Is your brand living up to expectations? Or is your brand story a string of broken promises?
Over-promising but under-delivering is a major turn-off for customers. A disparity between an external promise and the ability to affect employee behaviour to deliver that promise internally, is one sure way to do that.
Here Ashley Freeman, Head of Sales and Marketing at employee engagement company INVOLVE writes for my blog to share his top tips and golden rules following an event focusing on brands last week.
How to keep your promises by living your brand internally
What happens when employees can’t deliver on the promises that their brand has made to their customers?
This was the theme of our session at the 2015 CXEdge event, held at the Victoria Plaza, London, on 26-27 March to demonstrate how placing the customer experience at the heart of your brand can give you a competitive edge.
“Believe, trust, train & invest in your people; allow them to add value to turn customers into fans”
CX Edge 11th Commandment, Telefonica CXEdge Presentation
As people are becoming more empowered in their daily brand choices, brands are fighting hard to differentiate themselves in order to court new customers and hold onto their existing ones. Reaching out to customers is now about so much more than products and services. It’s about the whole brand experience.
Here’s how it happened on Twitter:
The 10 Commandments of customer experience:
— INVOLVE (@involve_uk) March 26, 2015
The Secret to Happy Customers:
Customer experience is a strong currency in today’s business world. The inspiring and captivating presentations at CX Edge were testament to that. But what about the employees who are expected to deliver on that promise of a great customer experience?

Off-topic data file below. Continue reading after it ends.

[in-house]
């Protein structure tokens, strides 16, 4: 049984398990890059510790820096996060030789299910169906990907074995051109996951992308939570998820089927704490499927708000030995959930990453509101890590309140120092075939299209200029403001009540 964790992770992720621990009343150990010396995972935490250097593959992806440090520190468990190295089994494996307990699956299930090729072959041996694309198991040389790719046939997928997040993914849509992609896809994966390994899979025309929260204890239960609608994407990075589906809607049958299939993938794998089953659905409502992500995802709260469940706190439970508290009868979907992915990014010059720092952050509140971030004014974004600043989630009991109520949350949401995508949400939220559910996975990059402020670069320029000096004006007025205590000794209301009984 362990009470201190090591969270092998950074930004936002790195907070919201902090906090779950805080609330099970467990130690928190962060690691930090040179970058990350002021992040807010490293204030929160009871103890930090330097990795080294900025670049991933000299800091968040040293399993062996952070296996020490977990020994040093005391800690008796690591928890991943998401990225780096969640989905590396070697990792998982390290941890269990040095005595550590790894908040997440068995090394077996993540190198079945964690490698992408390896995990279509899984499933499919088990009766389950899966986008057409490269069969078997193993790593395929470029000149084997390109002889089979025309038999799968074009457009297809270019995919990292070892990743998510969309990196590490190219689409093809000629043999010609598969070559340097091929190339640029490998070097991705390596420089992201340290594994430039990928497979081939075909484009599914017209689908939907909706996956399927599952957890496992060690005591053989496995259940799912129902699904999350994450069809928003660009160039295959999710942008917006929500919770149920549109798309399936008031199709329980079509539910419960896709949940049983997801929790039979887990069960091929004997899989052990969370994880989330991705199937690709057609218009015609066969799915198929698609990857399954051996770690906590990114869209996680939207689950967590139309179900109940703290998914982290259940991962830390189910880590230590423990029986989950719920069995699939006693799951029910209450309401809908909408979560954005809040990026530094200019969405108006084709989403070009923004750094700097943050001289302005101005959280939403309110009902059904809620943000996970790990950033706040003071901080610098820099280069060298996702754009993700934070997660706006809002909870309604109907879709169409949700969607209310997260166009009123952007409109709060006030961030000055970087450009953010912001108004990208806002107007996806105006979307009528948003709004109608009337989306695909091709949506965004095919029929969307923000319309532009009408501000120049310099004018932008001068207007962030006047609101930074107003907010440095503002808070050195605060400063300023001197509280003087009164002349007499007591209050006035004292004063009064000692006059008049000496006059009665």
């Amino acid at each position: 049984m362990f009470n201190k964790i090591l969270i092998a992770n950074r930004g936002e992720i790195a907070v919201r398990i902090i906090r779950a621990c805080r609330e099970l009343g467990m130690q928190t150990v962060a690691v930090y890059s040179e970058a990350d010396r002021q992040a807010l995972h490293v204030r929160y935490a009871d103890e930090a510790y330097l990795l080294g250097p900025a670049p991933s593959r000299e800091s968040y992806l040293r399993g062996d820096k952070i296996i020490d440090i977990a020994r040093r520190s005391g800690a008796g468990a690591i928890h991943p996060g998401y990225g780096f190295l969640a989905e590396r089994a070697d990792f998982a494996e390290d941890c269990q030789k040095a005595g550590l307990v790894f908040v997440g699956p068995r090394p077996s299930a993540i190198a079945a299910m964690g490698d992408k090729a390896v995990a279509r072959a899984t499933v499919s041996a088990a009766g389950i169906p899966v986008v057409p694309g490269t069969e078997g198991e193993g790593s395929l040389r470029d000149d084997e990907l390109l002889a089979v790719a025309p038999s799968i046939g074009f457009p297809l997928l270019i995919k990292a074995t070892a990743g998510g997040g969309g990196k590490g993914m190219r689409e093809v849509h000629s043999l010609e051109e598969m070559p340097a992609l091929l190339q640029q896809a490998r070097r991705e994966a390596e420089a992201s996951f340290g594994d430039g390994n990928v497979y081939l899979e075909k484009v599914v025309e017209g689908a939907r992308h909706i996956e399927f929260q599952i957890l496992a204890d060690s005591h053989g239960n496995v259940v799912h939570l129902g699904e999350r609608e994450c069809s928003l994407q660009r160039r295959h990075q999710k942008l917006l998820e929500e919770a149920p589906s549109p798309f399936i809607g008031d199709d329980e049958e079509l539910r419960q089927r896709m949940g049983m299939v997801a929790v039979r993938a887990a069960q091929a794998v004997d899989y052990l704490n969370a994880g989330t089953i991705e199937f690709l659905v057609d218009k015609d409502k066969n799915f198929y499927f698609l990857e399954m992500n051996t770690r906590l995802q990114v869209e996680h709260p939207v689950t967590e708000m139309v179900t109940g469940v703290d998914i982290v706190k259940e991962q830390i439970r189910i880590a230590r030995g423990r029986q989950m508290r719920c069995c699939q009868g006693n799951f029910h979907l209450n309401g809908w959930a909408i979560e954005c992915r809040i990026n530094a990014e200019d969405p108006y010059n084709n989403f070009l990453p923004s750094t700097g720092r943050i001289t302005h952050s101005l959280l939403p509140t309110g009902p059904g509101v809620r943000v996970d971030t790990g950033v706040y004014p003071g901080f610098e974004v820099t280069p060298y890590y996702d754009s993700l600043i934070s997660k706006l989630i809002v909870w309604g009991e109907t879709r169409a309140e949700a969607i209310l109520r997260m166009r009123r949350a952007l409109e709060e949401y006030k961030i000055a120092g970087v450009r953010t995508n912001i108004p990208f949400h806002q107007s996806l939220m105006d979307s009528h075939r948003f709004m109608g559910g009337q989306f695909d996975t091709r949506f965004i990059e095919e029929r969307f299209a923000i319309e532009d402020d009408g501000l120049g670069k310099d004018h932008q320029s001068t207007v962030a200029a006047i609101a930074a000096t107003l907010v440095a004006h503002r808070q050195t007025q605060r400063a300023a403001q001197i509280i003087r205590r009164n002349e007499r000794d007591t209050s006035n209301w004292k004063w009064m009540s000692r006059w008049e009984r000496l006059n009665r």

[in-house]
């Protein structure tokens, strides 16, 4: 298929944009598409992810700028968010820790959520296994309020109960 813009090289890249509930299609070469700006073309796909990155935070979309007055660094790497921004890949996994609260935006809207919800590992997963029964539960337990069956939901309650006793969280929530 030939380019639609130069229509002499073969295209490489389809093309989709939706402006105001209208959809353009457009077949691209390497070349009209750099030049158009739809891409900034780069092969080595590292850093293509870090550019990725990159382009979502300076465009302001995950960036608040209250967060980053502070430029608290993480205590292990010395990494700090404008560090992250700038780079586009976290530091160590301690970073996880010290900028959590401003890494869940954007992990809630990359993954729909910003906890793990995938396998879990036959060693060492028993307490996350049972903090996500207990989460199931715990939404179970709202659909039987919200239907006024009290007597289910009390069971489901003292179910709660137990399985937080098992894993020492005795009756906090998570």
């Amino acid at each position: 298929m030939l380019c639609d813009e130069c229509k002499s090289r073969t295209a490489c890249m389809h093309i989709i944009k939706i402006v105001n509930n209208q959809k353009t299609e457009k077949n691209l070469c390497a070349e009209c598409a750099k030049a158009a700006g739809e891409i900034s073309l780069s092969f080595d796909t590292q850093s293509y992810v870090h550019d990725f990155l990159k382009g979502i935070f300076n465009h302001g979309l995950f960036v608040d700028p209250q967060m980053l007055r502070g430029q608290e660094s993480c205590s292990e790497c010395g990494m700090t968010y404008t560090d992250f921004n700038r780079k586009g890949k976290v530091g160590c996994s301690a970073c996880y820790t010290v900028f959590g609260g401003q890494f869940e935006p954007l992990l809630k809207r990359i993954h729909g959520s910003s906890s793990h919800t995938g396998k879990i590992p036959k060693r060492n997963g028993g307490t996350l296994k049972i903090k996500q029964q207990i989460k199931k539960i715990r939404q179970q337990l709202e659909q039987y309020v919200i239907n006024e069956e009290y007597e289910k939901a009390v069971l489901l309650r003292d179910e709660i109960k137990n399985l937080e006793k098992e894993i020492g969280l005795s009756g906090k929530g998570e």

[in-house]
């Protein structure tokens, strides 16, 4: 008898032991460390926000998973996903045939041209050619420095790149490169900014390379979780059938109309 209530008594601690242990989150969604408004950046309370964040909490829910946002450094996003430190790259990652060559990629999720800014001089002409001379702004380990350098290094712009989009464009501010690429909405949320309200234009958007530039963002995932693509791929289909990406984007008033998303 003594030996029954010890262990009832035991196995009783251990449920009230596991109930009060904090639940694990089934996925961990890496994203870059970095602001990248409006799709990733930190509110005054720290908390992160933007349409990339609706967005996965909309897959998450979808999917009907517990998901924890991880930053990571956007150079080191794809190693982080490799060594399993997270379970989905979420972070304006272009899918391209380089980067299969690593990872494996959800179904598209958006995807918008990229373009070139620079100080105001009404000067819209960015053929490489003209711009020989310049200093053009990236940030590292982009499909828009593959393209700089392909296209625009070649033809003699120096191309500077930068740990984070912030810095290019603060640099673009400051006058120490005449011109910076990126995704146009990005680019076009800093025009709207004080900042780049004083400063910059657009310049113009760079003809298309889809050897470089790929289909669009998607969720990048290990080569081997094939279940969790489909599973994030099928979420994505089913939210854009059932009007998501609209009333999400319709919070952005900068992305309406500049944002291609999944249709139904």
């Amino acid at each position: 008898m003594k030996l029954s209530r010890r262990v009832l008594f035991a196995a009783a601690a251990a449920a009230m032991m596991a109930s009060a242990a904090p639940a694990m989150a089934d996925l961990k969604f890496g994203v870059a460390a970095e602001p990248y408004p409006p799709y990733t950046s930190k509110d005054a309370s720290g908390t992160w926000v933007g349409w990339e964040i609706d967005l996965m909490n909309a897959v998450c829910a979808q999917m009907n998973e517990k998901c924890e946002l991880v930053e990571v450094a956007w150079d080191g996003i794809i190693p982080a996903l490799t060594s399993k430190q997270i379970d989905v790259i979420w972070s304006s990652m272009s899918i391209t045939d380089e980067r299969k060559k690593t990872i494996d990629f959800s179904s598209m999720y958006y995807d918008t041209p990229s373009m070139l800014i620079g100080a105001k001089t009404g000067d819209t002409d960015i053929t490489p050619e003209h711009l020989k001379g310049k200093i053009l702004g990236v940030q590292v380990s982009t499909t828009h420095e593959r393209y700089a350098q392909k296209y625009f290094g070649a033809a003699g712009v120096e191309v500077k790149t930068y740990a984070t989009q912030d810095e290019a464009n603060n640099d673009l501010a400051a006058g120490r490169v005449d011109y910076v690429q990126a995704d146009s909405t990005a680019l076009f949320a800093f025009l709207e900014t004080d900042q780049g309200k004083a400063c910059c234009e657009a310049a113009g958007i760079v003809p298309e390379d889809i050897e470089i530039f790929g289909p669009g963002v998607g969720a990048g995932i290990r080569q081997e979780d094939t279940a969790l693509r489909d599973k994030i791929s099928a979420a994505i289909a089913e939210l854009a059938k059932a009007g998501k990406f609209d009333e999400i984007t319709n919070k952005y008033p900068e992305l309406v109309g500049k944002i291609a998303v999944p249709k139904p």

What we’re really interested in is driving the right behaviours and attitudes internally, to a place that reaches beyond ‘good customer service’ where employees are the driving force of a company brand and values.
Through our CX Edge session, we tried to stress to attendees the gravity of broken brand promises. We broke the ice by asking each attendee to share a moment when a celebrity that they met in real life didn’t live up to expectations.
We then went on to look at some of the biggest brands on the high street – Sainsbury’s, Waitrose, Natwest & Lloyds – and how these companies are living up to their brand promises (see image). We purposely chose brands that have a high level of daily interaction between their employees and their customers.
We shared our ‘golden rules,’ which help companies we work with maximise the impact of their brand and prioritise the right things when it comes to growing their brand.
Our Golden Rules:
- Get it right inside first. A brand is a promise. Trust takes a lifetime to build and a moment to lose.
- It’s about delivering a differentiated brand experience not just great customer service.
- It involves everyone in the organisation, not just customer-facing employees
- Helping people to live your brand internally is about involvement, not internal marketing.
- Face-to-face collaboration and discussion is the most powerful way to create deep understanding.
- Line managers are key. The more they understand why and how to live your brand, the more your people will get it and the more your customers will notice.
- Help employees translate what living the brand means to their role, location, personality, it’s not a spray job.
- Like all the best marketing, it’s not a one-off activity – it’s a sustained campaign of ongoing activity.
- Your brand promise is not a code of conduct, a way of ‘doing’. It’s a way of ‘being’.
Are your employees living your brand values?
Post author: Ashley Freeman
Thanks Ash. What do you think of the golden rules? D0 you do something similar? I’d love to know your thoughts – you’re welcome to comment below or Tweet me @AllthingsIC.
If you want to read more on this topic, see this guest article on how to communicate the DNA of an organisation.
First published: 2 April 2015.